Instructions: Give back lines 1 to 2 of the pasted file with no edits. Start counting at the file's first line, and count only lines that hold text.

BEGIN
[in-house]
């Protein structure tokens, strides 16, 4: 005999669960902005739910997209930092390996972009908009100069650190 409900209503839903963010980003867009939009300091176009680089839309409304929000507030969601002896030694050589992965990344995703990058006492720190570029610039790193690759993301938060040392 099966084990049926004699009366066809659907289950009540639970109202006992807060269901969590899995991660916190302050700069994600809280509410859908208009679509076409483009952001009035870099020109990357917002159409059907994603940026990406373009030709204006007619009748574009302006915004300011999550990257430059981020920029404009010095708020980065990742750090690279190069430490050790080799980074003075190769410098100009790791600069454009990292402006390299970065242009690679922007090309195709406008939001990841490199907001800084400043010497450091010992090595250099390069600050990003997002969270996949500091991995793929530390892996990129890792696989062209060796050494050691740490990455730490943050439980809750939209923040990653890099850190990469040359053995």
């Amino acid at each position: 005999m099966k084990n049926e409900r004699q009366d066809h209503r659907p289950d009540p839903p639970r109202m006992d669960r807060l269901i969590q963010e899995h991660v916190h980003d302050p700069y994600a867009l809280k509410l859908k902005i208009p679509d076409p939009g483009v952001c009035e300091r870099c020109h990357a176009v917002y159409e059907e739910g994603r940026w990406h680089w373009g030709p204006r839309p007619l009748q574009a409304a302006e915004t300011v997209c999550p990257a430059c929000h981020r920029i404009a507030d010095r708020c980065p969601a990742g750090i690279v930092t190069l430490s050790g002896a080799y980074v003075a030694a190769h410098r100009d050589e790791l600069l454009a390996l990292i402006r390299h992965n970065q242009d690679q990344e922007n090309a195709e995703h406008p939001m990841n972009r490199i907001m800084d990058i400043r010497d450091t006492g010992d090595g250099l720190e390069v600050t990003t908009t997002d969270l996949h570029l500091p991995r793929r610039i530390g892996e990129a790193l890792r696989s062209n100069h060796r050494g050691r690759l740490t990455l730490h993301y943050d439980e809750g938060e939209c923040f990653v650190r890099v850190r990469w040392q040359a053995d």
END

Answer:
[in-house]
């Protein structure tokens, strides 16, 4: 005999669960902005739910997209930092390996972009908009100069650190 409900209503839903963010980003867009939009300091176009680089839309409304929000507030969601002896030694050589992965990344995703990058006492720190570029610039790193690759993301938060040392 099966084990049926004699009366066809659907289950009540639970109202006992807060269901969590899995991660916190302050700069994600809280509410859908208009679509076409483009952001009035870099020109990357917002159409059907994603940026990406373009030709204006007619009748574009302006915004300011999550990257430059981020920029404009010095708020980065990742750090690279190069430490050790080799980074003075190769410098100009790791600069454009990292402006390299970065242009690679922007090309195709406008939001990841490199907001800084400043010497450091010992090595250099390069600050990003997002969270996949500091991995793929530390892996990129890792696989062209060796050494050691740490990455730490943050439980809750939209923040990653890099850190990469040359053995």